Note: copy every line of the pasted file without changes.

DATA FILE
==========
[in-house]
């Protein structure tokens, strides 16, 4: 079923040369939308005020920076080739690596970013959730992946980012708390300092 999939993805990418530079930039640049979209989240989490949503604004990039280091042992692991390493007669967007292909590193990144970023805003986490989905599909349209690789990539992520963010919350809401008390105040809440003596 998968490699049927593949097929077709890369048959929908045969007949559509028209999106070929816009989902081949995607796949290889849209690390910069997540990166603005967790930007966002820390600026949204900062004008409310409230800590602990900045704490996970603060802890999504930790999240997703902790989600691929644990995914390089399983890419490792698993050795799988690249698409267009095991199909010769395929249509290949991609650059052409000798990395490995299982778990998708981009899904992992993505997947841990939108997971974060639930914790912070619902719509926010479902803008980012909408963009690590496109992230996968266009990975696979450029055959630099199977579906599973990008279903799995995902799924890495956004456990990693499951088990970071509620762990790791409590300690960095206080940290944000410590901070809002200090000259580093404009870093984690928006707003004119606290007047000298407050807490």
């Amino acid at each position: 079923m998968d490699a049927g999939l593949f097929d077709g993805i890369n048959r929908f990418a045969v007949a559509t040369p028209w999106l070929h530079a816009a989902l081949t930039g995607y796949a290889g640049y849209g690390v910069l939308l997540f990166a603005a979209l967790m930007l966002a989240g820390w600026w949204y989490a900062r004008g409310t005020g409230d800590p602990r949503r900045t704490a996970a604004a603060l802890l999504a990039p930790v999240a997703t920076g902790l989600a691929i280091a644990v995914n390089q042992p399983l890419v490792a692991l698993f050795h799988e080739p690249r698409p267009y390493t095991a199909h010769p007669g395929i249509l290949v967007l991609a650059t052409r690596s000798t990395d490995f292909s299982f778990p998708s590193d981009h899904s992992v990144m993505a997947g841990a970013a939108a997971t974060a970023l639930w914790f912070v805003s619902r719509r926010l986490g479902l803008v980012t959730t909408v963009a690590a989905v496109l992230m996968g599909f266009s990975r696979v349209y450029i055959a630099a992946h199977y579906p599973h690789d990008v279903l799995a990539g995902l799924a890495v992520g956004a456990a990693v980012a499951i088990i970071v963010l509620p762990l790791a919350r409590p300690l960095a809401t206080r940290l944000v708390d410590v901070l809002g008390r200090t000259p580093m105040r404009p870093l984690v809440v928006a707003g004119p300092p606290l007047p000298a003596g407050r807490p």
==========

[in-house]
């Protein structure tokens, strides 16, 4: 079923040369939308005020920076080739690596970013959730992946980012708390300092 999939993805990418530079930039640049979209989240989490949503604004990039280091042992692991390493007669967007292909590193990144970023805003986490989905599909349209690789990539992520963010919350809401008390105040809440003596 998968490699049927593949097929077709890369048959929908045969007949559509028209999106070929816009989902081949995607796949290889849209690390910069997540990166603005967790930007966002820390600026949204900062004008409310409230800590602990900045704490996970603060802890999504930790999240997703902790989600691929644990995914390089399983890419490792698993050795799988690249698409267009095991199909010769395929249509290949991609650059052409000798990395490995299982778990998708981009899904992992993505997947841990939108997971974060639930914790912070619902719509926010479902803008980012909408963009690590496109992230996968266009990975696979450029055959630099199977579906599973990008279903799995995902799924890495956004456990990693499951088990970071509620762990790791409590300690960095206080940290944000410590901070809002200090000259580093404009870093984690928006707003004119606290007047000298407050807490």
């Amino acid at each position: 079923m998968d490699a049927g999939l593949f097929d077709g993805i890369n048959r929908f990418a045969v007949a559509t040369p028209w999106l070929h530079a816009a989902l081949t930039g995607y796949a290889g640049y849209g690390v910069l939308l997540f990166a603005a979209l967790m930007l966002a989240g820390w600026w949204y989490a900062r004008g409310t005020g409230d800590p602990r949503r900045t704490a996970a604004a603060l802890l999504a990039p930790v999240a997703t920076g902790l989600a691929i280091a644990v995914n390089q042992p399983l890419v490792a692991l698993f050795h799988e080739p690249r698409p267009y390493t095991a199909h010769p007669g395929i249509l290949v967007l991609a650059t052409r690596s000798t990395d490995f292909s299982f778990p998708s590193d981009h899904s992992v990144m993505a997947g841990a970013a939108a997971t974060a970023l639930w914790f912070v805003s619902r719509r926010l986490g479902l803008v980012t959730t909408v963009a690590a989905v496109l992230m996968g599909f266009s990975r696979v349209y450029i055959a630099a992946h199977y579906p599973h690789d990008v279903l799995a990539g995902l799924a890495v992520g956004a456990a990693v980012a499951i088990i970071v963010l509620p762990l790791a919350r409590p300690l960095a809401t206080r940290l944000v708390d410590v901070l809002g008390r200090t000259p580093m105040r404009p870093l984690v809440v928006a707003g004119p300092p606290l007047p000298a003596g407050r807490p």